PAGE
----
Assistive Technology for the Blind

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The Status of Assistive Technology for the Blind in the
University of the Philippines - Diliman

Group 3, Science and Technology for Society, WFU
University of the Philippines – Diliman, Quezon City 1101

Abstract
This study aims to identify the appropriate technologies for the blind and visually impaired students and to know the availability of these technologies in the University of the Philippines – Diliman. Numerous surveys and interviews were conducted to understand the different perspectives of students, instructors, and professors regarding the matter of blind people studying in the university and also to know the perspectives and experiences of blind people. Currently, there are 225 number of blind students enrolled. According to Yukari Ishida, a blind, non-regular student in the university, Japan has better service for the blind compared to the Philippines. She raised the need for assistive technologies like braille printers, booklets, and railings in the university.We suggest the following projects: ‘Blind Zone’, ‘Blind Spot’, and ‘See-RS’ as assistive technologies for the blind students.

1. Introduction
About one hundred individuals in the Philippines lose their sight every week: among that number are students. With the use of today’s different assistive technologies (available in the country), these blind students are enabled to acquire the same quality of education as normal-sighted students. In addition to that, there are schools in the Philippines which specialize to accommodate the blind. However, there are only a few known assistive technologies made available in the schools that students usually want to enter. Among those schools is the University of the Philippines. The University of the Philippines, being the prime state university, is known for promoting honor and excellence. Amidst its advocacy in shaping minds that shape the nation, it must also strive to break barriers to support any student to achieve all his/her academic endeavours. The university asserted itself by accepting totally blind UPCAT takers; but very rare in the history of UP would a blind student pass the entrance exam. Among the 23,385 students in the University of the Philippines-Diliman are 583 students who have disabilities: the highest percentage of those students comes from the visually impaired (225 out of 583).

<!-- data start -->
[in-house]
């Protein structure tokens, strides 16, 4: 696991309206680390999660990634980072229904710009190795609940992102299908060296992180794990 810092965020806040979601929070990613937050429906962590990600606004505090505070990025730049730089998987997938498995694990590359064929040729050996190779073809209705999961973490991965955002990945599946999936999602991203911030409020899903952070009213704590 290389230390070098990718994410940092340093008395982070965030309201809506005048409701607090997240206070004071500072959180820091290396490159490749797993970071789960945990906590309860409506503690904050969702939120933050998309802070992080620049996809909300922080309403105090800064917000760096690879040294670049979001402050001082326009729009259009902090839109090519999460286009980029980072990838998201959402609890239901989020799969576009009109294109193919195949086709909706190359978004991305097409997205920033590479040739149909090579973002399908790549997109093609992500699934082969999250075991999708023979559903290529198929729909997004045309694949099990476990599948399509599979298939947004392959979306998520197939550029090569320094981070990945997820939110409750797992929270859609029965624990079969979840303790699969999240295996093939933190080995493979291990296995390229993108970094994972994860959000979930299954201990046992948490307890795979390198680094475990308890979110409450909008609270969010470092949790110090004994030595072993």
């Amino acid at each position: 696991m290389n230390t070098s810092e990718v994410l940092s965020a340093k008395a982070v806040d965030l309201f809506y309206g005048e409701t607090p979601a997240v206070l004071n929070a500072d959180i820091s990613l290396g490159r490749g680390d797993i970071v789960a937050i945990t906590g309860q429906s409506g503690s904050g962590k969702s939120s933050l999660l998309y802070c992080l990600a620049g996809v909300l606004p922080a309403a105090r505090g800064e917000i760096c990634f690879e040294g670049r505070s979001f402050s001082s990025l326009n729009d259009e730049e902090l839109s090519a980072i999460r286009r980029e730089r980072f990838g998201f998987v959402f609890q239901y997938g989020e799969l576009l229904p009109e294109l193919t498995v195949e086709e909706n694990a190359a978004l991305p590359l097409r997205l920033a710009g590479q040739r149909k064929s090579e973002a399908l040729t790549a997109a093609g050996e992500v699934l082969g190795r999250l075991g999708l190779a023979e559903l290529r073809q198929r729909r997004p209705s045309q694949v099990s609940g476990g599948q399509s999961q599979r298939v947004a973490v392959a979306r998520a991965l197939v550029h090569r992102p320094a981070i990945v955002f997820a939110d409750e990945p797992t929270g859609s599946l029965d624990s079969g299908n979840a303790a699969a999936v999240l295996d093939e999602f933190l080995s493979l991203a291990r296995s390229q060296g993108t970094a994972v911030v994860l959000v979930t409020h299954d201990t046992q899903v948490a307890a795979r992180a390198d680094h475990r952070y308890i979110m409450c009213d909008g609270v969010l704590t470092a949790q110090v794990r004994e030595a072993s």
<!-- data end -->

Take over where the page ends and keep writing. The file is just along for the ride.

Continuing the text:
DisabilityNumber of Students*
Emotional Disturbance29
Hearing Impairment57
Learning Disability18
Medical Condition/Unseen Disability113
Mobility Impairment34
Orthopedic Impairment97
Speech Impairment10
Visual Impairment225
Total583
Table 1. * Based from the University of the Philippines Office of the Registrar, Computer Registration System (2012)

In place of this, UP-Diliman believes that technology has removed many barriers to education and employment for visually-impaired individuals.Though there are technologies present, there are still questions of its availability and accessibility for the disabled people. This study aims to determine the following: (1) the problems encountered of blind students upon entering and studying in UP (2) the importance of assistive technology for blind students (3) the availability and accessibility of these technologies in our university.

2. Motivation of the Study
Blind students are equally entitled to the same kind or quality of education as normal-sighted students. Today, this is made possible by the different assistive technologies for the blind and some of these are already available in the Philippines. There are also specialized schools in the Philippines that are specifically for the blind. However, there are only a few known assistive technologies made available in schools that students usually want to enter. They may get into the school, but may also end up struggling with the system. This can be limiting to blind students that want the same basic education that anybody else can have. The usual communication and scenario inside a...
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